To the outside world, these measures seem significant, but for Golding they merely represent the officializing of a culture that has been in place for years. He says: “I’ve been here since 2010 and Léon has always delegated full responsibility to the individual teams. That is Léon’s style.”
Below the surface
Not long into our conversation this sense of greater responsibility for the five-strong management committee is detectable: Shike is responsible for the Aermont brand, for example. To him, it “is a word that is distinct from any past or individual. We wanted something fresh and forward looking.” Golding, meanwhile, is behind Aermont’s bright and contemporary-looking office space. “We wanted something modern, but we also wanted something crisp and clean,” he remarks. The main working area is open-plan, so there is minimal segregation and, it is pointed out, that Aermont’s “war room” in fact is not here, with its traditional, long, rectangular boardroom-style table. It is a smaller, humbler room with a roundtable at its center. For Bressler, that is significant: “The war room has a round table to show the collective. No one has a special status.”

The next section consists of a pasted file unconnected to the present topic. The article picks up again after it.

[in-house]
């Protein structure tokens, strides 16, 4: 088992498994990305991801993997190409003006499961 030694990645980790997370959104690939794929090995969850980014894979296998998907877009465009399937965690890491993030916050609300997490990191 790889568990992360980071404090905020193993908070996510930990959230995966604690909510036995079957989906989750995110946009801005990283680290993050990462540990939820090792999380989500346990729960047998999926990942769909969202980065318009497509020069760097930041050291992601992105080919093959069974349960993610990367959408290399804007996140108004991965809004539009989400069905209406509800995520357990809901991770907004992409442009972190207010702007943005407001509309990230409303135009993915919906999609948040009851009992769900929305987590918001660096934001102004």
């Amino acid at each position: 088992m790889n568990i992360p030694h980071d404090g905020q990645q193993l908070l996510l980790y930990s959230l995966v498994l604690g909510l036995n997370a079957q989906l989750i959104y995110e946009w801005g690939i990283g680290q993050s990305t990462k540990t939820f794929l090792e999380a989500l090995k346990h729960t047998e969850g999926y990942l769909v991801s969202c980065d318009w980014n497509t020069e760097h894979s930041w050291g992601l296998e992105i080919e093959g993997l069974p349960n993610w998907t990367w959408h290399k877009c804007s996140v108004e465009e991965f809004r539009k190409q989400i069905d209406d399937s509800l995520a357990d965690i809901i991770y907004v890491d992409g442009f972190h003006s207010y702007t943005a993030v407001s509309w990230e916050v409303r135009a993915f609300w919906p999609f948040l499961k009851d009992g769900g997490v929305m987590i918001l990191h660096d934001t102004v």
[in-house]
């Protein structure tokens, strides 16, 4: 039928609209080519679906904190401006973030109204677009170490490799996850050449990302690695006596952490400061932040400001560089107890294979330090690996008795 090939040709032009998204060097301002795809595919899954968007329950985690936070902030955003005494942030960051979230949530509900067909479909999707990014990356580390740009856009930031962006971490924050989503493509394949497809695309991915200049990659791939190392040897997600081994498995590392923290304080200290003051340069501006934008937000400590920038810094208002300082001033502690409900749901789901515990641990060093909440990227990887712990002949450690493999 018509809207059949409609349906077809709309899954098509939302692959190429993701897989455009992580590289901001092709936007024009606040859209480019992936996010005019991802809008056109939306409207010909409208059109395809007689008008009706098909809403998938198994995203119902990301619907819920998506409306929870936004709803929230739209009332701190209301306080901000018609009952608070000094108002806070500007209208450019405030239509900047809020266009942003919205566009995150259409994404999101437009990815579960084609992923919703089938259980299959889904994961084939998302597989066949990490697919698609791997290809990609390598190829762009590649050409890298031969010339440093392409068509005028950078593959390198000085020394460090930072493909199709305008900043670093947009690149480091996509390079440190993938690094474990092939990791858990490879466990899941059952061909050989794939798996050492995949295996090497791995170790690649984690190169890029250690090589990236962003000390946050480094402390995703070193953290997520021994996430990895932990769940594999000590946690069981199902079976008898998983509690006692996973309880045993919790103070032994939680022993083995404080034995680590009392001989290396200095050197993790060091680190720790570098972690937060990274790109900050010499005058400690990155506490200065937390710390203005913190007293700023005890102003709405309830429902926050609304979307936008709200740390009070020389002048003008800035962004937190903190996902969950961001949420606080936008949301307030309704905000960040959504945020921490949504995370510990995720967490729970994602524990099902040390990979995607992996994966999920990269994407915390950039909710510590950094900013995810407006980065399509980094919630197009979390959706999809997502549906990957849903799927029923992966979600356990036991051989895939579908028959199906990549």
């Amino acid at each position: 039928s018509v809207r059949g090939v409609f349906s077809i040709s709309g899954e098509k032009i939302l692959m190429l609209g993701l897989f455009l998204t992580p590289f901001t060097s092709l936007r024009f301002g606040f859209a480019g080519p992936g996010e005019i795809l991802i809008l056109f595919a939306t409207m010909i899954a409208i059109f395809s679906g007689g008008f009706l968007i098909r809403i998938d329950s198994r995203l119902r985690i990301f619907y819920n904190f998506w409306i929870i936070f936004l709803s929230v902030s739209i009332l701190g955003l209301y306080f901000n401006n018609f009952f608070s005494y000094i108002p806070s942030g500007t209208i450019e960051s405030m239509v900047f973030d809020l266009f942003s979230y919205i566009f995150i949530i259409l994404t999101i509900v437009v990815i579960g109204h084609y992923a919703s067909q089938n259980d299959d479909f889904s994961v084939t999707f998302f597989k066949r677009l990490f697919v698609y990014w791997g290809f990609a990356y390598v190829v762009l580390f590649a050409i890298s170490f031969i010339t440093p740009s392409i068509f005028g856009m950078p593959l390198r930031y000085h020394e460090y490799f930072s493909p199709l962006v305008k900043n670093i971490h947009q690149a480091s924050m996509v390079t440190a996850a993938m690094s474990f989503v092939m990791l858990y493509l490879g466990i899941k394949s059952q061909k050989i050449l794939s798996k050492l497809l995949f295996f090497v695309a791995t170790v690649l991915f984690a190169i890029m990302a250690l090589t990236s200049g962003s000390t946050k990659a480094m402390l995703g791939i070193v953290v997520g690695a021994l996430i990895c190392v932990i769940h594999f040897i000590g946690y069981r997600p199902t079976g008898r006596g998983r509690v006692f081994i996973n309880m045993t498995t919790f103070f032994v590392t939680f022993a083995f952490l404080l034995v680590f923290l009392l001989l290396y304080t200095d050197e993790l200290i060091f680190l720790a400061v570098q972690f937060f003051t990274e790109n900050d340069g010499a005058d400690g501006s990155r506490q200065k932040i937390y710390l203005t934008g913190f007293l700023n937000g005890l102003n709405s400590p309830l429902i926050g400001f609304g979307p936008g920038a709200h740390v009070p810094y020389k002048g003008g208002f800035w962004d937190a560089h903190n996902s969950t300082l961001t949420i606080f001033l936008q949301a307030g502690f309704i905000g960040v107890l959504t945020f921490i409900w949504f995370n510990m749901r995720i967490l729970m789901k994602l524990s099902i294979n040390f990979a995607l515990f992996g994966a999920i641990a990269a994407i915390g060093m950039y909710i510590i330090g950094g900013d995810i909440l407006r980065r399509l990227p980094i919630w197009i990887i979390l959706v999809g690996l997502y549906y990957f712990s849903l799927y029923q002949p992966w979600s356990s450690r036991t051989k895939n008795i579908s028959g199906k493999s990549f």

But it is below Aermont’s veneer that Bressler is keen to take us. As he and his comrades discuss the firm’s approach to making investments it is clear that its onus on taking responsibility extends beyond fancy branding or fresh paint. Most striking, is how Aermont’s 20-strong operation does not distinguish between investment professionals and asset managers. Here, individuals do both. “That is our cultural dimension,” states Bressler. “We believe that in order to invest well you must buy the right property at the right price and at the right time. But you must also create value through working on it.” Bressler believes this approach also defends against internal elitism. “At other organizations there can be two classes of citizens. The aristocracy on the investment side and the proletariat are the asset managers. Our culture has only first class citizens.”